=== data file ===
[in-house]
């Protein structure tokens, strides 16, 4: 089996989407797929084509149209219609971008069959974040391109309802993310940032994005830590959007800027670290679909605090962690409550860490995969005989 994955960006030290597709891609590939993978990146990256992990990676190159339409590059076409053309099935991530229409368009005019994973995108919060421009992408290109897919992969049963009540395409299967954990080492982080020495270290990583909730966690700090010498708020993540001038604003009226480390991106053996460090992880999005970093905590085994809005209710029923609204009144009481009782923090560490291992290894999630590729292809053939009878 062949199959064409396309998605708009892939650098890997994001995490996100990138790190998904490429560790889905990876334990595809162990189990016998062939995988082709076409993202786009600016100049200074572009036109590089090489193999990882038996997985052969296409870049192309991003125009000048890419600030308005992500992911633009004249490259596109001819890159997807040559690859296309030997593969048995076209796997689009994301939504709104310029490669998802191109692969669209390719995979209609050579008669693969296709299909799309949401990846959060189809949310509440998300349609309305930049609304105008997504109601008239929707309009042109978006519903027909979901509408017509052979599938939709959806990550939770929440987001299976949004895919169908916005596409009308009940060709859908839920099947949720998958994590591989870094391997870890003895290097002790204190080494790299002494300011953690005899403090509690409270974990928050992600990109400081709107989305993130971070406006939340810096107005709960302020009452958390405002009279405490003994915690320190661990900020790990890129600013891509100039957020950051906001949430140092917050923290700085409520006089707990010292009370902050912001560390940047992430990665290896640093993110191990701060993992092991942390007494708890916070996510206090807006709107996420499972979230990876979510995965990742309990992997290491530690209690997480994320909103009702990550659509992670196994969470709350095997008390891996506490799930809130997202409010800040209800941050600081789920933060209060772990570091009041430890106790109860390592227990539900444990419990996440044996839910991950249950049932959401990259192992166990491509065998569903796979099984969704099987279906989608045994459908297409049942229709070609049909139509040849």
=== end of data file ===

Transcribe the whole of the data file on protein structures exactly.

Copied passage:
[in-house]
């Protein structure tokens, strides 16, 4: 089996989407797929084509149209219609971008069959974040391109309802993310940032994005830590959007800027670290679909605090962690409550860490995969005989 994955960006030290597709891609590939993978990146990256992990990676190159339409590059076409053309099935991530229409368009005019994973995108919060421009992408290109897919992969049963009540395409299967954990080492982080020495270290990583909730966690700090010498708020993540001038604003009226480390991106053996460090992880999005970093905590085994809005209710029923609204009144009481009782923090560490291992290894999630590729292809053939009878 062949199959064409396309998605708009892939650098890997994001995490996100990138790190998904490429560790889905990876334990595809162990189990016998062939995988082709076409993202786009600016100049200074572009036109590089090489193999990882038996997985052969296409870049192309991003125009000048890419600030308005992500992911633009004249490259596109001819890159997807040559690859296309030997593969048995076209796997689009994301939504709104310029490669998802191109692969669209390719995979209609050579008669693969296709299909799309949401990846959060189809949310509440998300349609309305930049609304105008997504109601008239929707309009042109978006519903027909979901509408017509052979599938939709959806990550939770929440987001299976949004895919169908916005596409009308009940060709859908839920099947949720998958994590591989870094391997870890003895290097002790204190080494790299002494300011953690005899403090509690409270974990928050992600990109400081709107989305993130971070406006939340810096107005709960302020009452958390405002009279405490003994915690320190661990900020790990890129600013891509100039957020950051906001949430140092917050923290700085409520006089707990010292009370902050912001560390940047992430990665290896640093993110191990701060993992092991942390007494708890916070996510206090807006709107996420499972979230990876979510995965990742309990992997290491530690209690997480994320909103009702990550659509992670196994969470709350095997008390891996506490799930809130997202409010800040209800941050600081789920933060209060772990570091009041430890106790109860390592227990539900444990419990996440044996839910991950249950049932959401990259192992166990491509065998569903796979099984969704099987279906989608045994459908297409049942229709070609049909139509040849």